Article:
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Nat Rev Drug Discov. 2015 Jan;14(1):45-57. doi: 10.1038/nrd4477. Epub 2014 Nov 28.

Managing diabetes with nanomedicine: challenges and opportunities.

Author information

1
1] Department of Chemical Engineering, Massachusetts Institute of Technology, 77 Massachusetts Ave., Cambridge, Massachusetts 02139, USA. [2] David H. Koch Institute for Integrative Cancer Research, Massachusetts Institute of Technology, 77 Massachusetts Ave., Cambridge, Massachusetts 02139, USA. [3] Department of Anesthesiology, Boston Children's Hospital, 300 Longwood Ave., Boston, Massachusetts 02115, USA. [4].
2
1] David H. Koch Institute for Integrative Cancer Research, Massachusetts Institute of Technology, 77 Massachusetts Ave., Cambridge, Massachusetts 02139, USA. [2] Department of Anesthesiology, Boston Children's Hospital, 300 Longwood Ave., Boston, Massachusetts 02115, USA. [3].
3
Department of Chemical Engineering, Carnegie Mellon University, 5000 Forbes Ave., Pittsburgh, Pennsylvania 15213, USA.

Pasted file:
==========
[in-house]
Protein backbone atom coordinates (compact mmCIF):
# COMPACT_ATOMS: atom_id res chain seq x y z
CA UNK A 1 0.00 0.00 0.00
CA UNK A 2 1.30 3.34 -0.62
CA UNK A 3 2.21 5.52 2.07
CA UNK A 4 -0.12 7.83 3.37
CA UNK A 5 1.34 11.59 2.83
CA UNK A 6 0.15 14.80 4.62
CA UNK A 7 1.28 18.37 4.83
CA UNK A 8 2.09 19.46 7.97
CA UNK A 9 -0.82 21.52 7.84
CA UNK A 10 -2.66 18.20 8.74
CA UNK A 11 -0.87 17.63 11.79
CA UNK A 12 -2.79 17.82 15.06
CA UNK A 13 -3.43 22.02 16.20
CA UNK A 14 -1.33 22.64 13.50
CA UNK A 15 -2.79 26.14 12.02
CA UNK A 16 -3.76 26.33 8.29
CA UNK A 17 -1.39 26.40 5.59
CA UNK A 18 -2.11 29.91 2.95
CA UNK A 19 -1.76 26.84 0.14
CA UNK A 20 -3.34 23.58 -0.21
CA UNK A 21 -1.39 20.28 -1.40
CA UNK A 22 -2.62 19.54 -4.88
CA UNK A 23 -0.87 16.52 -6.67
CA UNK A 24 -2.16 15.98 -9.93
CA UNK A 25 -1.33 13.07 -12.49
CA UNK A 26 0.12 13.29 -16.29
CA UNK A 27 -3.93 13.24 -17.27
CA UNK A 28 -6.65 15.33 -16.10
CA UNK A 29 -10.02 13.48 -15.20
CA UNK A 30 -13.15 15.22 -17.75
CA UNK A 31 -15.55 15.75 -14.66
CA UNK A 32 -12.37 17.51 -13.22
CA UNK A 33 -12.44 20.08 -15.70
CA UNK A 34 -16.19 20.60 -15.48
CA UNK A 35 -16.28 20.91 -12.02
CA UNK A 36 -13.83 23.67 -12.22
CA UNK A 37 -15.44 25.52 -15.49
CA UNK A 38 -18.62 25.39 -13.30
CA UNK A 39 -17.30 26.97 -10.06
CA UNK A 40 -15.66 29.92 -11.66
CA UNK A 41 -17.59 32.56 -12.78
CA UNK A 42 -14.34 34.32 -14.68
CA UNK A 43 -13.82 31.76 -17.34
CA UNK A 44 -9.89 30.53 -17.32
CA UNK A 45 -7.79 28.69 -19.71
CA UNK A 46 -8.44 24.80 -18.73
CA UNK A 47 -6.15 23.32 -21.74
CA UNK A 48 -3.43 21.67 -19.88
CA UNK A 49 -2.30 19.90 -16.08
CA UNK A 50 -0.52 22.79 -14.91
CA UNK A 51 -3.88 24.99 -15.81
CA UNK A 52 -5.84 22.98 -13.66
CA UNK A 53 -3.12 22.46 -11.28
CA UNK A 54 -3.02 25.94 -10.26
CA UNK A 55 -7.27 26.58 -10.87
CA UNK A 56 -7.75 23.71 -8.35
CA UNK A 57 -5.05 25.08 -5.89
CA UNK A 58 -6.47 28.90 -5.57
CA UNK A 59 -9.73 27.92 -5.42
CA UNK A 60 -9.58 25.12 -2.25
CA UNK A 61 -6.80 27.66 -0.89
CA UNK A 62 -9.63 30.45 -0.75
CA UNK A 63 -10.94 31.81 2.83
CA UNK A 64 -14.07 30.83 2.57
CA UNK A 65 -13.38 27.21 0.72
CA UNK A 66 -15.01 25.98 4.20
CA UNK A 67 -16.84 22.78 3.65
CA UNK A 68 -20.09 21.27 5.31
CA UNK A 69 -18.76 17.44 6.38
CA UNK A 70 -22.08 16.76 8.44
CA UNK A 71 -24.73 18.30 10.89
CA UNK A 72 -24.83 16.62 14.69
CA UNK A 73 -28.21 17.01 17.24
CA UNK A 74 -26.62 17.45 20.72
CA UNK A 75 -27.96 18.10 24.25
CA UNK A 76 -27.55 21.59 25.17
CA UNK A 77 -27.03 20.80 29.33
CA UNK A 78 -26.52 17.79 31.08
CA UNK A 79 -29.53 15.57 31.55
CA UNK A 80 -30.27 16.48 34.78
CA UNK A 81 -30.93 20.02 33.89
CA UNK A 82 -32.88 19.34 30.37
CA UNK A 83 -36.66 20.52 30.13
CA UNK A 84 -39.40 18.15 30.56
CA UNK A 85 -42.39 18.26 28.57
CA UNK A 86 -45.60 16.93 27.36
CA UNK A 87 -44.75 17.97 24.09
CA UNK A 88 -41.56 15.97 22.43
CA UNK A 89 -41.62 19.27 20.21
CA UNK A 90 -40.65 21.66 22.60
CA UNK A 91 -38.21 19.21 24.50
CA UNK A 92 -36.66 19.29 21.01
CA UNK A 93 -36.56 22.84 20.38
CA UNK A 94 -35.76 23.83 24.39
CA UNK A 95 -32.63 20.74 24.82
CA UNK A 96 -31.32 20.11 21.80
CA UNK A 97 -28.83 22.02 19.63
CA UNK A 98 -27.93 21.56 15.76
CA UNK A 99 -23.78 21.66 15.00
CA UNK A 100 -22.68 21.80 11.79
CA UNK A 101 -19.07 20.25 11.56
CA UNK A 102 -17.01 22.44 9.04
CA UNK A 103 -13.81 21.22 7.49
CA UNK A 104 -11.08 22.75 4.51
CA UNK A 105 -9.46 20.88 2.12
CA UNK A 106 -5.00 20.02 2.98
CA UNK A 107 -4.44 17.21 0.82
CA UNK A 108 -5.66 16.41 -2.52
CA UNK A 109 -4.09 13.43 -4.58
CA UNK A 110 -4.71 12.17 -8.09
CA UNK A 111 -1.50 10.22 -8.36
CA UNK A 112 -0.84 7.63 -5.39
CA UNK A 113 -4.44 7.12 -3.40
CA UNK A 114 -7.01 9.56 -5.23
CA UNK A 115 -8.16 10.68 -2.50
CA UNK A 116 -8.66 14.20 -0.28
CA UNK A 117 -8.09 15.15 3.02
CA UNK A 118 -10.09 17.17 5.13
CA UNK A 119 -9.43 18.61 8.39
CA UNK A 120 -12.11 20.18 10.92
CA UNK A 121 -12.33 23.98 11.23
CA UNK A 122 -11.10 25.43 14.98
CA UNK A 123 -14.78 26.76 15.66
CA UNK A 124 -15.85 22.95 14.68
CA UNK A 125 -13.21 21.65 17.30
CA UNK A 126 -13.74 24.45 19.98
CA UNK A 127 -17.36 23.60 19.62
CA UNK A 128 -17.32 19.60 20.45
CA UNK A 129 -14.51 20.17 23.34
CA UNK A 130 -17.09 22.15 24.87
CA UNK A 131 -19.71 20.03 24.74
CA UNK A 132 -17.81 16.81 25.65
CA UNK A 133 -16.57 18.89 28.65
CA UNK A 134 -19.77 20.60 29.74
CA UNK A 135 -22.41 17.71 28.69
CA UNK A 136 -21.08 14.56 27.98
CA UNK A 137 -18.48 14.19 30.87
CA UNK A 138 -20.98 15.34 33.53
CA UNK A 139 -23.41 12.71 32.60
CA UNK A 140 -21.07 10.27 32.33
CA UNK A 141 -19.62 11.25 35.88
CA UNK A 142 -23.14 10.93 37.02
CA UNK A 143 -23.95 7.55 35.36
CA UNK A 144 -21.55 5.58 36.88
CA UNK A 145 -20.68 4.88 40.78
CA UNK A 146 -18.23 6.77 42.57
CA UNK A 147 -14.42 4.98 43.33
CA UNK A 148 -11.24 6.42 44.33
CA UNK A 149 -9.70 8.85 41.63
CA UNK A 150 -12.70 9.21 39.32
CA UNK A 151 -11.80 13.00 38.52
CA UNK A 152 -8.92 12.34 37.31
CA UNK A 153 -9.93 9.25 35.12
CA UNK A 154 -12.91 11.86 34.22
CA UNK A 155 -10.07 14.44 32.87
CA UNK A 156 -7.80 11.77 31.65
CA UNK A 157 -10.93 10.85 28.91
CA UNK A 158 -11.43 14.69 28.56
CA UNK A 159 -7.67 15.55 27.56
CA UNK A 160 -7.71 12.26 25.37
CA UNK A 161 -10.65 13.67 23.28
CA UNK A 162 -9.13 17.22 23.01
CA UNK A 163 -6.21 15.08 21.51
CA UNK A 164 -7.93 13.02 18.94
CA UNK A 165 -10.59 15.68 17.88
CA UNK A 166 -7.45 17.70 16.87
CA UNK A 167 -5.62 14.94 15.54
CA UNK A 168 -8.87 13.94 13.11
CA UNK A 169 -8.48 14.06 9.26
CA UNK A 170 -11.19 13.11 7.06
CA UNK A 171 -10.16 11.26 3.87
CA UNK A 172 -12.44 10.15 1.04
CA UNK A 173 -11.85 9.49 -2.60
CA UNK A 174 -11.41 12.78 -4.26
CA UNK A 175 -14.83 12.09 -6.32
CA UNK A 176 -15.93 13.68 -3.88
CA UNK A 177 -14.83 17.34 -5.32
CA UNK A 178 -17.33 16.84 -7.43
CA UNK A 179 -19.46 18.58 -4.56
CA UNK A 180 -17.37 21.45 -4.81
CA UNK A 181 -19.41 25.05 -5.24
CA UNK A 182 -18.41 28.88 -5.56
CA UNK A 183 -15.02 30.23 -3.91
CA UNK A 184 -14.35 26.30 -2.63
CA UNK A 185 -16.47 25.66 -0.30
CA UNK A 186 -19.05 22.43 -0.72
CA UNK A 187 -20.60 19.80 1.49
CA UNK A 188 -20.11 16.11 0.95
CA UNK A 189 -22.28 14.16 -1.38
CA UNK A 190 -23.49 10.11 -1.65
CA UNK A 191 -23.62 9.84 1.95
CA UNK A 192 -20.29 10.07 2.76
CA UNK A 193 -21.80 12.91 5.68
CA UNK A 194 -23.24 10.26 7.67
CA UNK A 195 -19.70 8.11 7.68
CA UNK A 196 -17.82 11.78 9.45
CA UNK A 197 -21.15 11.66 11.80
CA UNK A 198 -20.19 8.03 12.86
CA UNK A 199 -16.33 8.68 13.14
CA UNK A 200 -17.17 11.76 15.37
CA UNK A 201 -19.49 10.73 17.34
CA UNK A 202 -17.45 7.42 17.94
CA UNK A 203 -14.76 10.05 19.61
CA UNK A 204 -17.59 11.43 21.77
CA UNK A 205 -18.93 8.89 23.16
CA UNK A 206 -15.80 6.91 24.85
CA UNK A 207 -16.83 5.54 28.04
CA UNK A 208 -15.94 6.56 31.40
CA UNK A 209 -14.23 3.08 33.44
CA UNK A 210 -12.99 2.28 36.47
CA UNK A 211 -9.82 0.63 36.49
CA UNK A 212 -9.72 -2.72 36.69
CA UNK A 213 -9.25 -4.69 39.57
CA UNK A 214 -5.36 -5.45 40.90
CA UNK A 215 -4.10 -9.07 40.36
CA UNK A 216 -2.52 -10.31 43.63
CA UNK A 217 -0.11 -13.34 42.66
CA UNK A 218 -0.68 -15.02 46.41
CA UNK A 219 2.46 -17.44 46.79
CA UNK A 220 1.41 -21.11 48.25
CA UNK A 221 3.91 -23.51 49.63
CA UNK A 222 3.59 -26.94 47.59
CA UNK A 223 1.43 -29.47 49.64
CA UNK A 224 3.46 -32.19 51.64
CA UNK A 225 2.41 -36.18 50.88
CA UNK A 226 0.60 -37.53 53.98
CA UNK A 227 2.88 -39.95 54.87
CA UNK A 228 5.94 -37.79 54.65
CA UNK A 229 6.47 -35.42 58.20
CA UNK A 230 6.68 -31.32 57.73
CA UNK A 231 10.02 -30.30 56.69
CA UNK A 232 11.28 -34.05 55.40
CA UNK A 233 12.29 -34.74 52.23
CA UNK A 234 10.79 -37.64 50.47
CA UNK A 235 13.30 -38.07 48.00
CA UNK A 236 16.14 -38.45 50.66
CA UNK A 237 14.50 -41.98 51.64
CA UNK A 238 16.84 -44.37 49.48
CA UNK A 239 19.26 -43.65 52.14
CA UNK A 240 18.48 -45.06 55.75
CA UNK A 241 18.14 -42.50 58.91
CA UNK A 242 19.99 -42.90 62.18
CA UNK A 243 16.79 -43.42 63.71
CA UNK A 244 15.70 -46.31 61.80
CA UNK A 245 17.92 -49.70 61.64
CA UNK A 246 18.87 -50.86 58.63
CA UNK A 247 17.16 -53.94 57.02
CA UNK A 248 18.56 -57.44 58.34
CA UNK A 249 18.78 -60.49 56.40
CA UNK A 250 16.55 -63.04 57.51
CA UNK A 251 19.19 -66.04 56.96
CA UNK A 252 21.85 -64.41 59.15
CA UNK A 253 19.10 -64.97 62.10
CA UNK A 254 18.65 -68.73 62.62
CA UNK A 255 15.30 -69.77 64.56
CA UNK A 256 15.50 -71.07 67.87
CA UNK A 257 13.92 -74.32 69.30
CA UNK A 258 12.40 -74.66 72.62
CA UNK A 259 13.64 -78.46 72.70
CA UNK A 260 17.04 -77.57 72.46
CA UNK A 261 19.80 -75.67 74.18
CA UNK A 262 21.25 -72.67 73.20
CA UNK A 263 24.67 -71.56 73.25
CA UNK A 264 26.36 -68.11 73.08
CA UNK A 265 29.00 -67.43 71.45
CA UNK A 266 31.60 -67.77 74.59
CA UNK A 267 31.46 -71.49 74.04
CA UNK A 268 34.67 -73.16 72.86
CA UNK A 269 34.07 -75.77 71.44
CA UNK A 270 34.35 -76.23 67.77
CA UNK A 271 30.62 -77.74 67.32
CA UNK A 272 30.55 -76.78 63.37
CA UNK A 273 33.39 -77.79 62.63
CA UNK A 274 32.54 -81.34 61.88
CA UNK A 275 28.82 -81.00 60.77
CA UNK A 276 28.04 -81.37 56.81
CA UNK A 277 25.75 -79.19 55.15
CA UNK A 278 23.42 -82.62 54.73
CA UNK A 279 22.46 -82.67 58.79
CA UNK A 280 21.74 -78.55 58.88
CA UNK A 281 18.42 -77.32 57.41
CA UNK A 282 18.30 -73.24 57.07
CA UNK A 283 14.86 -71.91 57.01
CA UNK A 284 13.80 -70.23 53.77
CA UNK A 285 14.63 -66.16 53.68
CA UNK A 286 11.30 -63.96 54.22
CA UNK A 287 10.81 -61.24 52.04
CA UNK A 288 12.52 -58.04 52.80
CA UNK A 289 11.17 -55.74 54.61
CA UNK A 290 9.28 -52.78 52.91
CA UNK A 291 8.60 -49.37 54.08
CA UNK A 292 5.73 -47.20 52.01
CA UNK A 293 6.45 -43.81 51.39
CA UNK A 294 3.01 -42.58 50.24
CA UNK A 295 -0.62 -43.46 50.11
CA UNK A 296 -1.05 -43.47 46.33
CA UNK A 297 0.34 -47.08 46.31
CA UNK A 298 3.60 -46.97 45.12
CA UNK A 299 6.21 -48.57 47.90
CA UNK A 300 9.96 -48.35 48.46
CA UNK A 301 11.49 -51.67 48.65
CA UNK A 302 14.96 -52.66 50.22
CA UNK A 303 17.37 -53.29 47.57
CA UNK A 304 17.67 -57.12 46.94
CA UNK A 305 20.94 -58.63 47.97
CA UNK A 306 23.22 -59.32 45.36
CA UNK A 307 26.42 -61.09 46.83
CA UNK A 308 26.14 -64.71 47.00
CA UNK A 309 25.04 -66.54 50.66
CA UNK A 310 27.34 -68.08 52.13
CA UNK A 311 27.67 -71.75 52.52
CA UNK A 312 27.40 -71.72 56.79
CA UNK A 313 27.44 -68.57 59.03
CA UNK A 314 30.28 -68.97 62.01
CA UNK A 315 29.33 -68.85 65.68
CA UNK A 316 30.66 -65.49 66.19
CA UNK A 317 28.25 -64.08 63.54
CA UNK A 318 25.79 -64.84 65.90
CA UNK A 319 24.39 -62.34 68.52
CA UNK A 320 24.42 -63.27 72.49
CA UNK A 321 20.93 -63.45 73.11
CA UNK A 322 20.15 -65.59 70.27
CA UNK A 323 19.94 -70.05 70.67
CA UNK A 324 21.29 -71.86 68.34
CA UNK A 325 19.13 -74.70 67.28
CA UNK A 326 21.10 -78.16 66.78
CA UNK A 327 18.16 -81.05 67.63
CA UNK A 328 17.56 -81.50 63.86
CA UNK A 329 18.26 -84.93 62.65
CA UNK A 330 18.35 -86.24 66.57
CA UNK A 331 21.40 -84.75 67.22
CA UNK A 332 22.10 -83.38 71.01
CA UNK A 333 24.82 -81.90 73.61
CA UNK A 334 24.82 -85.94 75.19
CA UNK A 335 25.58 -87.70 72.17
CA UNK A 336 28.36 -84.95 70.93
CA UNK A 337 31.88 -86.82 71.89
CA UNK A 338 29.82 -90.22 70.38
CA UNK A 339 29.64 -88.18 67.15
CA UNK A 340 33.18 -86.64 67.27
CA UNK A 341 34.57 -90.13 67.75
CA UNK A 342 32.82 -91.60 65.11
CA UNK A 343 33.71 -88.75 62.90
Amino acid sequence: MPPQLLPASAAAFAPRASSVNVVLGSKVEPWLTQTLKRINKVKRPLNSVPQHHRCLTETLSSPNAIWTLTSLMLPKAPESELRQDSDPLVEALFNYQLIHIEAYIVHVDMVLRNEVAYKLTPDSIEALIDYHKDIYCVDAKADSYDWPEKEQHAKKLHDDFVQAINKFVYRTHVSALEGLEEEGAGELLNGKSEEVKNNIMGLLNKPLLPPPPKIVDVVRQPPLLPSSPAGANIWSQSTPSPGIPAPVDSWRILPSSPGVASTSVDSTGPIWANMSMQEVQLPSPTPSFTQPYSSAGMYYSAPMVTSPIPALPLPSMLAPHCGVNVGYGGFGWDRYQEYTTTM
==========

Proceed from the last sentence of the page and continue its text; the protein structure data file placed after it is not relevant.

4
1] Department of Chemical Engineering, Massachusetts Institute of Technology, 77 Massachusetts Ave., Cambridge, Massachusetts 02139, USA. [2] David H. Koch Institute for Integrative Cancer Research, Massachusetts Institute of Technology, 77 Massachusetts Ave., Cambridge, Massachusetts 02139, USA. [3] Department of Anesthesiology, Boston Children's Hospital, 300 Longwood Ave., Boston, Massachusetts 02115, USA. [4] Division of Health Science and Technology, Massachusetts Institute of Technology, Cambridge, Massachusetts 02139, USA. [5] Institute for Medical Engineering and Science, Massachusetts Institute of Technology, Cambridge, Massachusetts 02139, USA.

Abstract

Nanotechnology-based approaches hold substantial potential for improving the care of patients with diabetes. Nanoparticles are being developed as imaging contrast agents to assist in the early diagnosis of type 1 diabetes. Glucose nanosensors are being incorporated in implantable devices that enable more accurate and patient-friendly real-time tracking of blood glucose levels, and are also providing the basis for glucose-responsive nanoparticles that better mimic the body's physiological needs for insulin. Finally, nanotechnology is being used in non-invasive approaches to insulin delivery and to engineer more effective vaccine, cell and gene therapies for type 1 diabetes. Here, we analyse the current state of these approaches and discuss key issues for their translation to clinical practice.

PMID:
25430866
PMCID:
PMC4751590
DOI:
10.1038/nrd4477
[Indexed for MEDLINE]
Free PMC Article

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